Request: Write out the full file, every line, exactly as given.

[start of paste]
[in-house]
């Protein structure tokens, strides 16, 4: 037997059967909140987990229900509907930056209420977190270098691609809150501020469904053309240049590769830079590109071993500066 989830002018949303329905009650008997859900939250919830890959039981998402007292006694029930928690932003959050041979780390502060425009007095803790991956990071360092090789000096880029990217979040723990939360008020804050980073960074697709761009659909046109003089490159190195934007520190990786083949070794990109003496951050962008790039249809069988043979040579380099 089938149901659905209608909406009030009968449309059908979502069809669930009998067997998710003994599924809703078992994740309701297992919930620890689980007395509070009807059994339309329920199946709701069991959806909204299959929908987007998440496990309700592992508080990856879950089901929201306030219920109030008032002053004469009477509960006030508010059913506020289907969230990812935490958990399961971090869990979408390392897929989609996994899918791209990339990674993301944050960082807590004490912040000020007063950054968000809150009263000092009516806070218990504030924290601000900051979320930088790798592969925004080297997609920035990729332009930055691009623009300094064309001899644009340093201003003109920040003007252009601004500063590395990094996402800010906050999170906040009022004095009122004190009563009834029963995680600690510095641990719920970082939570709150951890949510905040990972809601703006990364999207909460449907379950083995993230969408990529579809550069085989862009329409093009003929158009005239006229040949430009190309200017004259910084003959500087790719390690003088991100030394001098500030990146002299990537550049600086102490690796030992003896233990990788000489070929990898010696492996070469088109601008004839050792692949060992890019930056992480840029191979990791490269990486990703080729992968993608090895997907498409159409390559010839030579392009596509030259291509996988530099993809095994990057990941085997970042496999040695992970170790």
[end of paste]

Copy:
[in-house]
């Protein structure tokens, strides 16, 4: 037997059967909140987990229900509907930056209420977190270098691609809150501020469904053309240049590769830079590109071993500066 989830002018949303329905009650008997859900939250919830890959039981998402007292006694029930928690932003959050041979780390502060425009007095803790991956990071360092090789000096880029990217979040723990939360008020804050980073960074697709761009659909046109003089490159190195934007520190990786083949070794990109003496951050962008790039249809069988043979040579380099 089938149901659905209608909406009030009968449309059908979502069809669930009998067997998710003994599924809703078992994740309701297992919930620890689980007395509070009807059994339309329920199946709701069991959806909204299959929908987007998440496990309700592992508080990856879950089901929201306030219920109030008032002053004469009477509960006030508010059913506020289907969230990812935490958990399961971090869990979408390392897929989609996994899918791209990339990674993301944050960082807590004490912040000020007063950054968000809150009263000092009516806070218990504030924290601000900051979320930088790798592969925004080297997609920035990729332009930055691009623009300094064309001899644009340093201003003109920040003007252009601004500063590395990094996402800010906050999170906040009022004095009122004190009563009834029963995680600690510095641990719920970082939570709150951890949510905040990972809601703006990364999207909460449907379950083995993230969408990529579809550069085989862009329409093009003929158009005239006229040949430009190309200017004259910084003959500087790719390690003088991100030394001098500030990146002299990537550049600086102490690796030992003896233990990788000489070929990898010696492996070469088109601008004839050792692949060992890019930056992480840029191979990791490269990486990703080729992968993608090895997907498409159409390559010839030579392009596509030259291509996988530099993809095994990057990941085997970042496999040695992970170790």